People who repeatedly encounter a fake news item may feel less and less unethical about sharing it on social media, even when they don’t believe the information, research indicates.
In a series of experiments involving more than 2,500 people, Daniel A. Effron, a London Business School associate professor of organizational behavior, and Medha Raj, a PhD student at the University of Southern California, found that seeing a fake headline just once leads individuals to temper their disapproval of the misinformation when they see it a second, third, or fourth time.
The findings, published in Psychological Science, have important implications for policymakers and social media companies trying to curb the spread of misinformation online, Effron says.
“We suggest that efforts to fight misinformation should consider how people judge the morality of spreading it, not just whether they believe it,” he says.
Across five experiments, Effron and Raj asked online survey participants to rate how unethical or acceptable they thought it would be to publish a fake headline, and how likely they would be to “like”, share, and block or unfollow the person who posted it.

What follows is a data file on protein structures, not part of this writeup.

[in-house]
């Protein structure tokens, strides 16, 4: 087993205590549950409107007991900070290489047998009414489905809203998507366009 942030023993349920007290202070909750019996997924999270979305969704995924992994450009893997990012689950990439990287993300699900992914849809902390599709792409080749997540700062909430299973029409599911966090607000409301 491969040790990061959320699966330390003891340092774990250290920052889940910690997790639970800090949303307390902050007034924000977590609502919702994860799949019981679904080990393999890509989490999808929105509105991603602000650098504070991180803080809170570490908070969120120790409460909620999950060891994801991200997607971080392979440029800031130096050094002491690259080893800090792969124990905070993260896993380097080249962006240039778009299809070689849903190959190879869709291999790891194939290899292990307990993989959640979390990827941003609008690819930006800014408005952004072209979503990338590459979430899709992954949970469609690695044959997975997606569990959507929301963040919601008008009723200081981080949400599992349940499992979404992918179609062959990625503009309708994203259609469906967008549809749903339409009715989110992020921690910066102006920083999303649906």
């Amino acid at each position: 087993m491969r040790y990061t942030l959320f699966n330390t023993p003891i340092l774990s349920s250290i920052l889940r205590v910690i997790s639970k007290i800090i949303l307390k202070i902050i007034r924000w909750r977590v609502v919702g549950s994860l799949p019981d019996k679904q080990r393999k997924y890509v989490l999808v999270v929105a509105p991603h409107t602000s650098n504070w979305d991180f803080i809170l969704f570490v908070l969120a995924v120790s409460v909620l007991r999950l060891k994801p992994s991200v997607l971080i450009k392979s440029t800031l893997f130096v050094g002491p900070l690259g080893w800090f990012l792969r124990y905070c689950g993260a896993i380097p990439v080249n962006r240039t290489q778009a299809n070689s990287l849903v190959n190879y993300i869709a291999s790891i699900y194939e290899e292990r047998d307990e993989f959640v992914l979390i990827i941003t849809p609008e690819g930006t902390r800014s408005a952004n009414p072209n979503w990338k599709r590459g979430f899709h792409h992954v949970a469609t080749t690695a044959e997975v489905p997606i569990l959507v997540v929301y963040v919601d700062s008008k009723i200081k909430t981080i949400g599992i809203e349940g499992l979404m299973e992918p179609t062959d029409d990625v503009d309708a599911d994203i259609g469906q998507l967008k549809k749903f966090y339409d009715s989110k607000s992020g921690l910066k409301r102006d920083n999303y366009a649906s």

As they expected, the researchers found that participants rated headlines they had seen more than once as less unethical to publish than headlines they were shown for the first time. Participants also said they were more likely to “like” and share a previously seen headline and less likely to block or unfollow the person who posted it. What’s more, they did not rate previously seen headline as significantly more accurate than new ones.
“Thus, our main results cannot be explained by a tendency to misremember false headlines as true,” the researchers write.
Effron and Raj note that efforts to curtail misinformation typically focus on helping people distinguish fact from fiction. Facebook, for example, has tried informing users when they try to share news that fact-checkers have flagged as false. But such strategies may fail if users feel more comfortable sharing misinformation they know is fake when they have seen it before.
The researchers theorize that repeating misinformation lends it a “ring of truthfulness” that can increase people’s tendency to give it a moral pass, regardless of whether they believe it. Merely imagining misinformation as if it were true can have a similar effect. Effron’s earlier research shows that people are more likely to excuse a blatant falsehood after imagining how it could have been true if the past had been different.
“The results should be of interest to citizens of contemporary democracies,” Effron adds. “Misinformation can stoke political polarization and undermine democracy, so it is important for people to understand when and why it spreads.”